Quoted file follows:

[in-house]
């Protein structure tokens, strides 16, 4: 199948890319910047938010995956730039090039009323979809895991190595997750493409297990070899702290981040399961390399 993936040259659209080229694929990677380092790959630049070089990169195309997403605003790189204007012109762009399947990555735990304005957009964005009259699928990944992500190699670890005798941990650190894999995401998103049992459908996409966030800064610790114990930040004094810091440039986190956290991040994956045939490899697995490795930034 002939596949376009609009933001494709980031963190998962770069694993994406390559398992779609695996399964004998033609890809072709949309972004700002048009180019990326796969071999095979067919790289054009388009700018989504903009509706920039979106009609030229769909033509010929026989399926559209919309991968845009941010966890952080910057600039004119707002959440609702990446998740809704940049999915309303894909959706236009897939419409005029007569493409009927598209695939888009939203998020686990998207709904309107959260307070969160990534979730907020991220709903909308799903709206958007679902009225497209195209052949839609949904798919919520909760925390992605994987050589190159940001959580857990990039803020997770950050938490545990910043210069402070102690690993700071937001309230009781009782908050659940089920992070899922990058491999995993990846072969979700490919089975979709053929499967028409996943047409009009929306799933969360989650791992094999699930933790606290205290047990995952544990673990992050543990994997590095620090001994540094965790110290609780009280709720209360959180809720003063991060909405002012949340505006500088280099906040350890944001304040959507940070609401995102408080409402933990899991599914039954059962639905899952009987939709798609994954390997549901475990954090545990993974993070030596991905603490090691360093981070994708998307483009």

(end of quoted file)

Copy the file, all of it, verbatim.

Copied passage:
[in-house]
């Protein structure tokens, strides 16, 4: 199948890319910047938010995956730039090039009323979809895991190595997750493409297990070899702290981040399961390399 993936040259659209080229694929990677380092790959630049070089990169195309997403605003790189204007012109762009399947990555735990304005957009964005009259699928990944992500190699670890005798941990650190894999995401998103049992459908996409966030800064610790114990930040004094810091440039986190956290991040994956045939490899697995490795930034 002939596949376009609009933001494709980031963190998962770069694993994406390559398992779609695996399964004998033609890809072709949309972004700002048009180019990326796969071999095979067919790289054009388009700018989504903009509706920039979106009609030229769909033509010929026989399926559209919309991968845009941010966890952080910057600039004119707002959440609702990446998740809704940049999915309303894909959706236009897939419409005029007569493409009927598209695939888009939203998020686990998207709904309107959260307070969160990534979730907020991220709903909308799903709206958007679902009225497209195209052949839609949904798919919520909760925390992605994987050589190159940001959580857990990039803020997770950050938490545990910043210069402070102690690993700071937001309230009781009782908050659940089920992070899922990058491999995993990846072969979700490919089975979709053929499967028409996943047409009009929306799933969360989650791992094999699930933790606290205290047990995952544990673990992050543990994997590095620090001994540094965790110290609780009280709720209360959180809720003063991060909405002012949340505006500088280099906040350890944001304040959507940070609401995102408080409402933990899991599914039954059962639905899952009987939709798609994954390997549901475990954090545990993974993070030596991905603490090691360093981070994708998307483009």